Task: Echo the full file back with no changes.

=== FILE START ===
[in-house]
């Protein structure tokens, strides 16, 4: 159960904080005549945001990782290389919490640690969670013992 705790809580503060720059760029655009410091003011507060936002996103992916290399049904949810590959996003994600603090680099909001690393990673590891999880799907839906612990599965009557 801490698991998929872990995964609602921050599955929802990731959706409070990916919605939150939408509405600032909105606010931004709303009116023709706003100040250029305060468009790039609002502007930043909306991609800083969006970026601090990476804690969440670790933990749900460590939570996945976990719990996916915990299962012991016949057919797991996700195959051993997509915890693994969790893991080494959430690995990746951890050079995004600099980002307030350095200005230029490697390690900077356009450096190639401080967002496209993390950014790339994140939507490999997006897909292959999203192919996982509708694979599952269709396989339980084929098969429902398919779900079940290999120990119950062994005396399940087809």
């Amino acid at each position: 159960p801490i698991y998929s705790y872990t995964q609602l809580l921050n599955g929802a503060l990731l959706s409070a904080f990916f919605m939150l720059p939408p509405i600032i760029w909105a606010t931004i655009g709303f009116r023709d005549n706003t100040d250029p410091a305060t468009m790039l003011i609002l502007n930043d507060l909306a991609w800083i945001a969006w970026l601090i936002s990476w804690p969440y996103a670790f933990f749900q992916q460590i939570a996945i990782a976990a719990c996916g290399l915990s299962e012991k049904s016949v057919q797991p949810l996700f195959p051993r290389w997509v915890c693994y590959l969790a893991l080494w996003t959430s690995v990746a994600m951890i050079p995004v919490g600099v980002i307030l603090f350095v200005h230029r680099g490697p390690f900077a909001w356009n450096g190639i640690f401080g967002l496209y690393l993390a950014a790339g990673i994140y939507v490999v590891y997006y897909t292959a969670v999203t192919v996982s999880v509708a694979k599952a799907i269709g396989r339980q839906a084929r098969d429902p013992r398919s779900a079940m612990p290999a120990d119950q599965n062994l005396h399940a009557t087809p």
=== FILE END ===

[in-house]
């Protein structure tokens, strides 16, 4: 159960904080005549945001990782290389919490640690969670013992 705790809580503060720059760029655009410091003011507060936002996103992916290399049904949810590959996003994600603090680099909001690393990673590891999880799907839906612990599965009557 801490698991998929872990995964609602921050599955929802990731959706409070990916919605939150939408509405600032909105606010931004709303009116023709706003100040250029305060468009790039609002502007930043909306991609800083969006970026601090990476804690969440670790933990749900460590939570996945976990719990996916915990299962012991016949057919797991996700195959051993997509915890693994969790893991080494959430690995990746951890050079995004600099980002307030350095200005230029490697390690900077356009450096190639401080967002496209993390950014790339994140939507490999997006897909292959999203192919996982509708694979599952269709396989339980084929098969429902398919779900079940290999120990119950062994005396399940087809």
């Amino acid at each position: 159960p801490i698991y998929s705790y872990t995964q609602l809580l921050n599955g929802a503060l990731l959706s409070a904080f990916f919605m939150l720059p939408p509405i600032i760029w909105a606010t931004i655009g709303f009116r023709d005549n706003t100040d250029p410091a305060t468009m790039l003011i609002l502007n930043d507060l909306a991609w800083i945001a969006w970026l601090i936002s990476w804690p969440y996103a670790f933990f749900q992916q460590i939570a996945i990782a976990a719990c996916g290399l915990s299962e012991k049904s016949v057919q797991p949810l996700f195959p051993r290389w997509v915890c693994y590959l969790a893991l080494w996003t959430s690995v990746a994600m951890i050079p995004v919490g600099v980002i307030l603090f350095v200005h230029r680099g490697p390690f900077a909001w356009n450096g190639i640690f401080g967002l496209y690393l993390a950014a790339g990673i994140y939507v490999v590891y997006y897909t292959a969670v999203t192919v996982s999880v509708a694979k599952a799907i269709g396989r339980q839906a084929r098969d429902p013992r398919s779900a079940m612990p290999a120990d119950q599965n062994l005396h399940a009557t087809p």